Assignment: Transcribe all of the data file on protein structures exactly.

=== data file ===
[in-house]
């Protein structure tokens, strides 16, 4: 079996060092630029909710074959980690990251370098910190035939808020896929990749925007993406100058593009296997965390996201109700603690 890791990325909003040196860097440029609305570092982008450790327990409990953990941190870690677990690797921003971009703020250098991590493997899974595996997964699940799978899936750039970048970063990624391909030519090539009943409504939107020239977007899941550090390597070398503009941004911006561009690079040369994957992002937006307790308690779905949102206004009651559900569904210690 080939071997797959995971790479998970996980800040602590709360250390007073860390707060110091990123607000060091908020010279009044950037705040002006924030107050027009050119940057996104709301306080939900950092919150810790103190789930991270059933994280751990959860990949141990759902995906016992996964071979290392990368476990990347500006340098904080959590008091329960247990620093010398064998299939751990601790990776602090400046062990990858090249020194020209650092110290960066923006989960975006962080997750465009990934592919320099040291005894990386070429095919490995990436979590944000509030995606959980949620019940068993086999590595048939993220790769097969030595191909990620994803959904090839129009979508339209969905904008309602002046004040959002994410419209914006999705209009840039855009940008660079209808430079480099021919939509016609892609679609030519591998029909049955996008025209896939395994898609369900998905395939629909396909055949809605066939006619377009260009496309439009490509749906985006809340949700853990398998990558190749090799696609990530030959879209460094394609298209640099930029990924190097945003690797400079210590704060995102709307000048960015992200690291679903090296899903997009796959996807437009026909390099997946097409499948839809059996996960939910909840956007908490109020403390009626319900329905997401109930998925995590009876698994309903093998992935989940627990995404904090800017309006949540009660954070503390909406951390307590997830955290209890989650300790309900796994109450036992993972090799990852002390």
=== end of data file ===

[in-house]
């Protein structure tokens, strides 16, 4: 079996060092630029909710074959980690990251370098910190035939808020896929990749925007993406100058593009296997965390996201109700603690 890791990325909003040196860097440029609305570092982008450790327990409990953990941190870690677990690797921003971009703020250098991590493997899974595996997964699940799978899936750039970048970063990624391909030519090539009943409504939107020239977007899941550090390597070398503009941004911006561009690079040369994957992002937006307790308690779905949102206004009651559900569904210690 080939071997797959995971790479998970996980800040602590709360250390007073860390707060110091990123607000060091908020010279009044950037705040002006924030107050027009050119940057996104709301306080939900950092919150810790103190789930991270059933994280751990959860990949141990759902995906016992996964071979290392990368476990990347500006340098904080959590008091329960247990620093010398064998299939751990601790990776602090400046062990990858090249020194020209650092110290960066923006989960975006962080997750465009990934592919320099040291005894990386070429095919490995990436979590944000509030995606959980949620019940068993086999590595048939993220790769097969030595191909990620994803959904090839129009979508339209969905904008309602002046004040959002994410419209914006999705209009840039855009940008660079209808430079480099021919939509016609892609679609030519591998029909049955996008025209896939395994898609369900998905395939629909396909055949809605066939006619377009260009496309439009490509749906985006809340949700853990398998990558190749090799696609990530030959879209460094394609298209640099930029990924190097945003690797400079210590704060995102709307000048960015992200690291679903090296899903997009796959996807437009026909390099997946097409499948839809059996996960939910909840956007908490109020403390009626319900329905997401109930998925995590009876698994309903093998992935989940627990995404904090800017309006949540009660954070503390909406951390307590997830955290209890989650300790309900796994109450036992993972090799990852002390």